Hope can come in many forms including faith in God, love for their children and any other reason they want to go on living. Learn what works best for your spouse or partner and remind them of it during the times they don’t think they can hold on any longer. Tell them that bad things pass even if it seems impossible right now, that you’ll be there for them through it all, and that he or she is very important in your life.





DrBev is a National Certified Counselor, Licensed Mental Health Counselor, and a Certified Gestalt Psychotherapist, Seminar - WorkShop Facilitator, Radio Personality, Author and President and Educational Director of DrBev Mental Health Counseling.
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  1. vonn
    Posted April 7, 2011 at 3:37 pm | Permalink

    This is good. I FOR ONE CAN RELATE to this in part..I have a relative who has OCD wrapped in depression and her state had me very unhappy and wrapped in it. I have a friend who cared enough to pointed this out to me about me. What i had to do was sit back and accept or deny. I choice to accept. in doing so what I found out was this. Depression is different from than the temporary sorrows, or despondence, or melancholies that constantly visit men because of the circumstances of life. Depression is an affliction of the soul and body which confounds the mind and robs the heart of strength. It is a challenge that presents itself at some point to every one. Many souls endure it for long periods of time. If one chooses to focus his attentions upon this hell on earth, he or she may never escape from it. I chose to escape it.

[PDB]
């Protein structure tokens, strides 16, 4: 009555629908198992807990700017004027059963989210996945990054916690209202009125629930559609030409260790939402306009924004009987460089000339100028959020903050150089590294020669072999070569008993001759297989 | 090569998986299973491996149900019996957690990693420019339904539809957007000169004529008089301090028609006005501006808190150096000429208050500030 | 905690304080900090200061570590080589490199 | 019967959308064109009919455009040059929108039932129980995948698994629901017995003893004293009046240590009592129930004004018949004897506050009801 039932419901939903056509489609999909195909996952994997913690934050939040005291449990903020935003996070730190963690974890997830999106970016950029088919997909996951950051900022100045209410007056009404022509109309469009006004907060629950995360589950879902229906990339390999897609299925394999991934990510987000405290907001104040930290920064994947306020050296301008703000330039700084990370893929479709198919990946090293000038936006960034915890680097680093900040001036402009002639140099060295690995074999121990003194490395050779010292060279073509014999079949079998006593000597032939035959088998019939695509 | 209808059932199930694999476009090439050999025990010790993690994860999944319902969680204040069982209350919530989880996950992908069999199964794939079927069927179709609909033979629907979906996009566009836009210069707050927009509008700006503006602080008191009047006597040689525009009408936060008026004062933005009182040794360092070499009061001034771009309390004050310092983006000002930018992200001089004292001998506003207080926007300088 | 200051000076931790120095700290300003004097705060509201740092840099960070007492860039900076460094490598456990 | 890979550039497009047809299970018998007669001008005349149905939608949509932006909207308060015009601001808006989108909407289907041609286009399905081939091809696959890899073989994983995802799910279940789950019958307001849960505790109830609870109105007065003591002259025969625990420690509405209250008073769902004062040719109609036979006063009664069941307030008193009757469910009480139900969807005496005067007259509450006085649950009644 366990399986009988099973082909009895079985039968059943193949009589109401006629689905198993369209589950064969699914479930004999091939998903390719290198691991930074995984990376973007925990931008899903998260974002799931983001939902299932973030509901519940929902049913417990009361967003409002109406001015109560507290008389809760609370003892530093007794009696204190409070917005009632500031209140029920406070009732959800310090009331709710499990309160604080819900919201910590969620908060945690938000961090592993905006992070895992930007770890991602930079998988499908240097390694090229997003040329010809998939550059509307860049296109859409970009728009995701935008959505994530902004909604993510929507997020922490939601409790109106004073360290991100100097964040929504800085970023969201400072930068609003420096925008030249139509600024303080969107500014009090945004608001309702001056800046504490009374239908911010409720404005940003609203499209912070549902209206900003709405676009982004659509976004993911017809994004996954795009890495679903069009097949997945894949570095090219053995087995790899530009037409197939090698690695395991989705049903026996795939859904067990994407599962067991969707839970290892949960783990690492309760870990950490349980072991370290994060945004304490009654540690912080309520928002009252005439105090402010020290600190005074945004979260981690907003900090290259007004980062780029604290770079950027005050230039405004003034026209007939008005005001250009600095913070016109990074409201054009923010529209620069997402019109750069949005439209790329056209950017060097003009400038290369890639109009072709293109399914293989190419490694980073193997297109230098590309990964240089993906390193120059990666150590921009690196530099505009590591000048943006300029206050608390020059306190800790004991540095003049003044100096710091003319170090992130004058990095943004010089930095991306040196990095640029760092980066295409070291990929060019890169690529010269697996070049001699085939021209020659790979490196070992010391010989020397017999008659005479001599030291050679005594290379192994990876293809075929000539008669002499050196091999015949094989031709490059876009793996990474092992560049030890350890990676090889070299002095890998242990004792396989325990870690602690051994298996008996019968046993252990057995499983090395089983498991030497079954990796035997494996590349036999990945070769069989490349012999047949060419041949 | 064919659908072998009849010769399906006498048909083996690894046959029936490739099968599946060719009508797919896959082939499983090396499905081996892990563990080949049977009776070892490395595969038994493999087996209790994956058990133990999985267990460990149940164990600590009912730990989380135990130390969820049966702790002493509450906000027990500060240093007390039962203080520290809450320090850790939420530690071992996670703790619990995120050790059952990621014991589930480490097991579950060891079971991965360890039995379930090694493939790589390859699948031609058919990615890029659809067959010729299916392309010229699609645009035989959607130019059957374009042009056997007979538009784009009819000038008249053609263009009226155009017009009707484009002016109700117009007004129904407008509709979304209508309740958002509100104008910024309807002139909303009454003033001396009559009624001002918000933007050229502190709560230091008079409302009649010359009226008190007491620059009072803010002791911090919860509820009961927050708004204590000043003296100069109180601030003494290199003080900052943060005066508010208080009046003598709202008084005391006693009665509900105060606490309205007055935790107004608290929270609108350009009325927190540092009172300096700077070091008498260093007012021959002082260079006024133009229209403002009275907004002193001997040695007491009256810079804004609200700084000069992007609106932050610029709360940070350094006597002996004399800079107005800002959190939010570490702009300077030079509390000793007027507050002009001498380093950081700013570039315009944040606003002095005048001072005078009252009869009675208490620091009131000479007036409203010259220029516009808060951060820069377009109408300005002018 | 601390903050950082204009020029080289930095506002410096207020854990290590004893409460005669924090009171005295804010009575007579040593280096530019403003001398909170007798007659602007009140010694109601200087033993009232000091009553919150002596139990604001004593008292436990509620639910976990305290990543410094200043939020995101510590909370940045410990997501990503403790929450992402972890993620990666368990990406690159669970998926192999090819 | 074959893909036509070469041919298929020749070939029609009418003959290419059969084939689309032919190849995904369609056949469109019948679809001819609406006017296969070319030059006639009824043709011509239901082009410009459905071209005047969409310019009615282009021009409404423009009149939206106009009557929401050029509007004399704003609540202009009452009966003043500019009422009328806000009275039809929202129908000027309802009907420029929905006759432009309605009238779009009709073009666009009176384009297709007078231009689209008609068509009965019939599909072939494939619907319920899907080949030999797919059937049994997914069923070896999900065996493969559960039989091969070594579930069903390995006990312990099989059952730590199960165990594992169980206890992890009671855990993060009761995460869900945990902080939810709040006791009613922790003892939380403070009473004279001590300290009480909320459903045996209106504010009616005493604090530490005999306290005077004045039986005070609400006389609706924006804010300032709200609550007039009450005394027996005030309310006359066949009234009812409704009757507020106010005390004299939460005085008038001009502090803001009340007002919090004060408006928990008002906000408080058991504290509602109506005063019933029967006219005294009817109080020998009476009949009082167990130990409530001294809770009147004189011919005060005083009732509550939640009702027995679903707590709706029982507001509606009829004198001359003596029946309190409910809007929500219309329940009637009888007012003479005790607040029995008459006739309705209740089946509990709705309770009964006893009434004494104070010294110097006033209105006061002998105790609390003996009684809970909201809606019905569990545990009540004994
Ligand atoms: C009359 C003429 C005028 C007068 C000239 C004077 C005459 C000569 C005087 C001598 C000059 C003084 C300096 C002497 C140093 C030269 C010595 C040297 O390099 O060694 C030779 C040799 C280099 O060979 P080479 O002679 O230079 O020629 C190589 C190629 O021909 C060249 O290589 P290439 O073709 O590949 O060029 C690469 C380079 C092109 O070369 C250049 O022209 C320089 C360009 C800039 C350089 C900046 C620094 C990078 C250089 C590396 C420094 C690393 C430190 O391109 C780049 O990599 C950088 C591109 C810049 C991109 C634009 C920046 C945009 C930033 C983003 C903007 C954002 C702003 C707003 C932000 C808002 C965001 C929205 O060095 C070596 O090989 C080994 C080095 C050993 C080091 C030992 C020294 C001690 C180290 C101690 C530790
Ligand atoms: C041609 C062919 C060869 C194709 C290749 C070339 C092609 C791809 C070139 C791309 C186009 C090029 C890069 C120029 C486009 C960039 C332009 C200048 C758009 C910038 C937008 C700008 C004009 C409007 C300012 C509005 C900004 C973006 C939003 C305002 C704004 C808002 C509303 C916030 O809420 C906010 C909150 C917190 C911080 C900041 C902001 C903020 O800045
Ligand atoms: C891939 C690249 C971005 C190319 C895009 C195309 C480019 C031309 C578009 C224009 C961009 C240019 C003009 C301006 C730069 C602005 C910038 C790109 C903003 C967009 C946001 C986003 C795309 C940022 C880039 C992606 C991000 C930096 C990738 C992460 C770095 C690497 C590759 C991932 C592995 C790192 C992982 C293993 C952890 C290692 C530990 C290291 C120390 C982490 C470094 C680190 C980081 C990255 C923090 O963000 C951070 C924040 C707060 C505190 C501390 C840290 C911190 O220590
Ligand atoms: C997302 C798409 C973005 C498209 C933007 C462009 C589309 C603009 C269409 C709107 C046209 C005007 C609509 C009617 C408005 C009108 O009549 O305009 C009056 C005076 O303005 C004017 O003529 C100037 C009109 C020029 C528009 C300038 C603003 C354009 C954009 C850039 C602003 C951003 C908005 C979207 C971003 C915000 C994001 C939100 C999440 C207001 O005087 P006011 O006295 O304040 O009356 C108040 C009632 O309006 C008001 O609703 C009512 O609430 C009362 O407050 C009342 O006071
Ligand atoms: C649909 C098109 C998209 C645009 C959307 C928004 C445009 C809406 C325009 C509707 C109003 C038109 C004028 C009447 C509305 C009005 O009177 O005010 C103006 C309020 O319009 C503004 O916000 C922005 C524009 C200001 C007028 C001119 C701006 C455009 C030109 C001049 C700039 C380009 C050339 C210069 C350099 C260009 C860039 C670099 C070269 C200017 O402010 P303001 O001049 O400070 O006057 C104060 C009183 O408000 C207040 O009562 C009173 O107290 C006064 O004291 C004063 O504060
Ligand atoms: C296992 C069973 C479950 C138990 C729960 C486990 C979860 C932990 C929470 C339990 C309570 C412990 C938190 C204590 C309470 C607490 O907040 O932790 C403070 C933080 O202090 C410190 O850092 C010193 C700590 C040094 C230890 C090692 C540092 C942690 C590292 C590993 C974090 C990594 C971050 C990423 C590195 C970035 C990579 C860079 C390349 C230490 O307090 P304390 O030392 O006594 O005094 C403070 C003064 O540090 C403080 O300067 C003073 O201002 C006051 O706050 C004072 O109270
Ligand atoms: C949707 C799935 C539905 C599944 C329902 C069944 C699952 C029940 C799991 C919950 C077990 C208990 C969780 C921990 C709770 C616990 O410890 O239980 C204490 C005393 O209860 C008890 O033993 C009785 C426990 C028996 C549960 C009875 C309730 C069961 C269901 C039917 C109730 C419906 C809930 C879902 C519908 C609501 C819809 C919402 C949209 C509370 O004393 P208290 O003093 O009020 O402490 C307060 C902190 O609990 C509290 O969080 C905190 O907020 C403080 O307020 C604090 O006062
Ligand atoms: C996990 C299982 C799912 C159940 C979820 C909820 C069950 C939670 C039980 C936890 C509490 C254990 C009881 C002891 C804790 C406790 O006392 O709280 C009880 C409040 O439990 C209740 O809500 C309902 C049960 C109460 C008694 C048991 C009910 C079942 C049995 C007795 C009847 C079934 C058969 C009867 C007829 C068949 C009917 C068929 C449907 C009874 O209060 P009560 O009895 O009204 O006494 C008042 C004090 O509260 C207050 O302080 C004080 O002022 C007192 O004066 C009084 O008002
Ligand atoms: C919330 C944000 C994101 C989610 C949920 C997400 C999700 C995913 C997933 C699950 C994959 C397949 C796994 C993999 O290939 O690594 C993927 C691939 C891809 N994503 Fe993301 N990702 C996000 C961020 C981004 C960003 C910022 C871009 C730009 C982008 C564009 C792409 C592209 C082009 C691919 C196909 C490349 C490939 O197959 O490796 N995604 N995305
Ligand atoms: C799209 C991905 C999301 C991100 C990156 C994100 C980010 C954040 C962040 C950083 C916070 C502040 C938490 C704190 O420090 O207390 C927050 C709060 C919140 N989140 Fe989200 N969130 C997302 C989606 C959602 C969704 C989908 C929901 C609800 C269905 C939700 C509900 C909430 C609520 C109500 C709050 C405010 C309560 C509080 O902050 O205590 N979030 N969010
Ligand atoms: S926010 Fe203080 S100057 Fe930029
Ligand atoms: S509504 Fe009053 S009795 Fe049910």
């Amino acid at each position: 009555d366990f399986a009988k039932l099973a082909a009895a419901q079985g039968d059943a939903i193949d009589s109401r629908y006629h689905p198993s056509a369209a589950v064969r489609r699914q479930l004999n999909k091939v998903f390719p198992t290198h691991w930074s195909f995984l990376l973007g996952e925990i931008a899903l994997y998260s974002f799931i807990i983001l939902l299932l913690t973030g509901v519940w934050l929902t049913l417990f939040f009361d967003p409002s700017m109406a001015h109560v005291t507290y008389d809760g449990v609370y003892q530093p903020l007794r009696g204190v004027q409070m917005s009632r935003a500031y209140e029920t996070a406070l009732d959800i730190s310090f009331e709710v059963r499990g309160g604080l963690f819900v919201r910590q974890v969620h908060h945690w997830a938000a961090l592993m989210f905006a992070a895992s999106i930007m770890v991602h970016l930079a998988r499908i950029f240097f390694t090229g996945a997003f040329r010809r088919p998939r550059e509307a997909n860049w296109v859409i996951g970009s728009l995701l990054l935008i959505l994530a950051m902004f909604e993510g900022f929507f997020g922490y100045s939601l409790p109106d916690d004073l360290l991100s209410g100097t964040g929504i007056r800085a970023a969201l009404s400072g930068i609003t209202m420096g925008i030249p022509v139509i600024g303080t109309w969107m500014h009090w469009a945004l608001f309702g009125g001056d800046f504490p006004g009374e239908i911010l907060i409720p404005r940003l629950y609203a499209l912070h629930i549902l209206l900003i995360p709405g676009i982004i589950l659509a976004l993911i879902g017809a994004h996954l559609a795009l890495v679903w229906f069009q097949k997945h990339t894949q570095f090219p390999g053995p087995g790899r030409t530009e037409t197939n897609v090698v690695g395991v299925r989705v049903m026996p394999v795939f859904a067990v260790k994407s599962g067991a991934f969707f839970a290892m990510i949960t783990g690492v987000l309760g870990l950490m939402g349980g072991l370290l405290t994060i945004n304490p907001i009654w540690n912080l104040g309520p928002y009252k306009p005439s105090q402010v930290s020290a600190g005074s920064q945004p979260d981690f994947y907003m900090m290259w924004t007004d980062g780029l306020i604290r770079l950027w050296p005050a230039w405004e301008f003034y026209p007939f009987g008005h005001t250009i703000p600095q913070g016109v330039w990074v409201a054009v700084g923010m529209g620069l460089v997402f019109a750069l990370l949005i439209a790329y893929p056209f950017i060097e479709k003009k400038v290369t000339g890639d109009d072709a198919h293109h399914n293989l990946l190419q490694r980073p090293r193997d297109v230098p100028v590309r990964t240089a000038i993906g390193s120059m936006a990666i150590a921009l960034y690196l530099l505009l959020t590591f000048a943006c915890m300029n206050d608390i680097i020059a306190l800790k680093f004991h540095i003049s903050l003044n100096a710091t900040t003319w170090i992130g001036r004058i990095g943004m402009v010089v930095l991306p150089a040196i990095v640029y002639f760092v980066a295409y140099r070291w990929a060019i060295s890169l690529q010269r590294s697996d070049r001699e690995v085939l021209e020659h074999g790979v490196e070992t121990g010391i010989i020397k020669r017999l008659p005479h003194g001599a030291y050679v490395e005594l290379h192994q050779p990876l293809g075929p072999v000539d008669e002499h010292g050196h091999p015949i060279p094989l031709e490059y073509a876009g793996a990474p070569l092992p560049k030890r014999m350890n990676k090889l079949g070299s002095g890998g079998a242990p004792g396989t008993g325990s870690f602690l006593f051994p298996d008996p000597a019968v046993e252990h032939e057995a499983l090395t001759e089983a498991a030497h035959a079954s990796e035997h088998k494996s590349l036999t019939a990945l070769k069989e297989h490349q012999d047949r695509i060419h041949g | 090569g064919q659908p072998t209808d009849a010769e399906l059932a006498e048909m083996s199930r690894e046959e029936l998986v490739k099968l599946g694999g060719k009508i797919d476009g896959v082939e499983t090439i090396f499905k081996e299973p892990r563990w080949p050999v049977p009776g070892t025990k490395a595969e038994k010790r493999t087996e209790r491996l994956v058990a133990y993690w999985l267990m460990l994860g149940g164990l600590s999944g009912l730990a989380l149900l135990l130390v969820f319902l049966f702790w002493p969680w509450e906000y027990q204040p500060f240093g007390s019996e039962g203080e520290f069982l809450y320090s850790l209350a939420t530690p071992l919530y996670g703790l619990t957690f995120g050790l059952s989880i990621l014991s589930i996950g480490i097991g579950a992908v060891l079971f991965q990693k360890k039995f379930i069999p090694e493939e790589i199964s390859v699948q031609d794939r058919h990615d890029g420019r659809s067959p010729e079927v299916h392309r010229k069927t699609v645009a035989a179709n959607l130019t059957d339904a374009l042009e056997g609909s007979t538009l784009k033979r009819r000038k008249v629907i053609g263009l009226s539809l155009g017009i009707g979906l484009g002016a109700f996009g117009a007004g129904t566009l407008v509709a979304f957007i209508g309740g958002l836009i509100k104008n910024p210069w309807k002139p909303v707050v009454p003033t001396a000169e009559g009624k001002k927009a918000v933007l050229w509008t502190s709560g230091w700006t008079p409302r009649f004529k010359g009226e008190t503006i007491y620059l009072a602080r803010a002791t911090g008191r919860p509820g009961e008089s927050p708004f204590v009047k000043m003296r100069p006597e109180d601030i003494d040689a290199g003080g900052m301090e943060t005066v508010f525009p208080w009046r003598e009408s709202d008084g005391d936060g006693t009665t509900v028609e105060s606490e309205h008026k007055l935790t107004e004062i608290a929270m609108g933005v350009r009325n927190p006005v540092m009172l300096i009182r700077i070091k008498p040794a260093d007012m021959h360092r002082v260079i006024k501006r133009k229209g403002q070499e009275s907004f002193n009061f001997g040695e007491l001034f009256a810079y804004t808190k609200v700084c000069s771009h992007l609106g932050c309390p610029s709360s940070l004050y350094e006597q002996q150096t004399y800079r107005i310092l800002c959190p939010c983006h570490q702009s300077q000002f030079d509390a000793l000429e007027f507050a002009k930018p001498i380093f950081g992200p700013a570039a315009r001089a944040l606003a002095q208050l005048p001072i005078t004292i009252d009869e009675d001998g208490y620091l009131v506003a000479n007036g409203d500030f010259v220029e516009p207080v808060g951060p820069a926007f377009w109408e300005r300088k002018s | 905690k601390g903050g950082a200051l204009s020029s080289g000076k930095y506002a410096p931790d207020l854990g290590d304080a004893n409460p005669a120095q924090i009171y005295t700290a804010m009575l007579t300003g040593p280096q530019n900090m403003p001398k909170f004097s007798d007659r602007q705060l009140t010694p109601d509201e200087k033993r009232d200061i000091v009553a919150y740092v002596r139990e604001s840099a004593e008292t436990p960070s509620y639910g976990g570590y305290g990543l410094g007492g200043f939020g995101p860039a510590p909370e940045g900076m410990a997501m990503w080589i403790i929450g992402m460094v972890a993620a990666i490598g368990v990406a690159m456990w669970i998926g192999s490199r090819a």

2. Posted April 7, 2011 at 4:02 pm | Permalink

    Great article for those that are living with people that are going through depression. Residual feelings are often not talked about; the other party often times does not know what to expect OR how to be of help during this time. Your article is packed with information and helpful tips.

    Thanks for sharing!!

  3. Karen
    Posted April 7, 2011 at 4:32 pm | Permalink

    I have been struggling with depression for years and after losing my job it has escalated to constant suicide thoughts. I have prayed to God to end my life. Sometimes it is not a choice to focus on the bad. When you have obstacle after obstacle coming at you and medications are not working it’s not easy to escape or keep a happy face.

  4. Brenda
    Posted April 8, 2011 at 4:28 pm | Permalink

    @ Karen, this is definitely a good place to start, to address what you have been going through. The information and tools offered here are a place to start.

    I have never been diagnosed with depression, however, from reading and my own experiences with individuals who battle depression, I have become familiar with some of the signs. Also, I recognize that you don’t have to be diagnosed with depression, in order to realize that you are dealing with it, and seek help. We have many different names for it, but the important thing is to engage with a professional who has the knowledge and expertise to help you, help yourself.

    There is no shame in getting help for yourself.

  5. Nik
    Posted April 12, 2011 at 3:52 pm | Permalink

    This is very interesting and a definitely informative article. Its hard enough seeing one’s own struggle with depression for what it is, but being able to recognize the need for help in those you love can greatly enhace your understanding of the relationships current state. This really is a wonderful thoughtful guide on keeping your eyes open for many minor issues that can easily build into major problems if left unnoticed.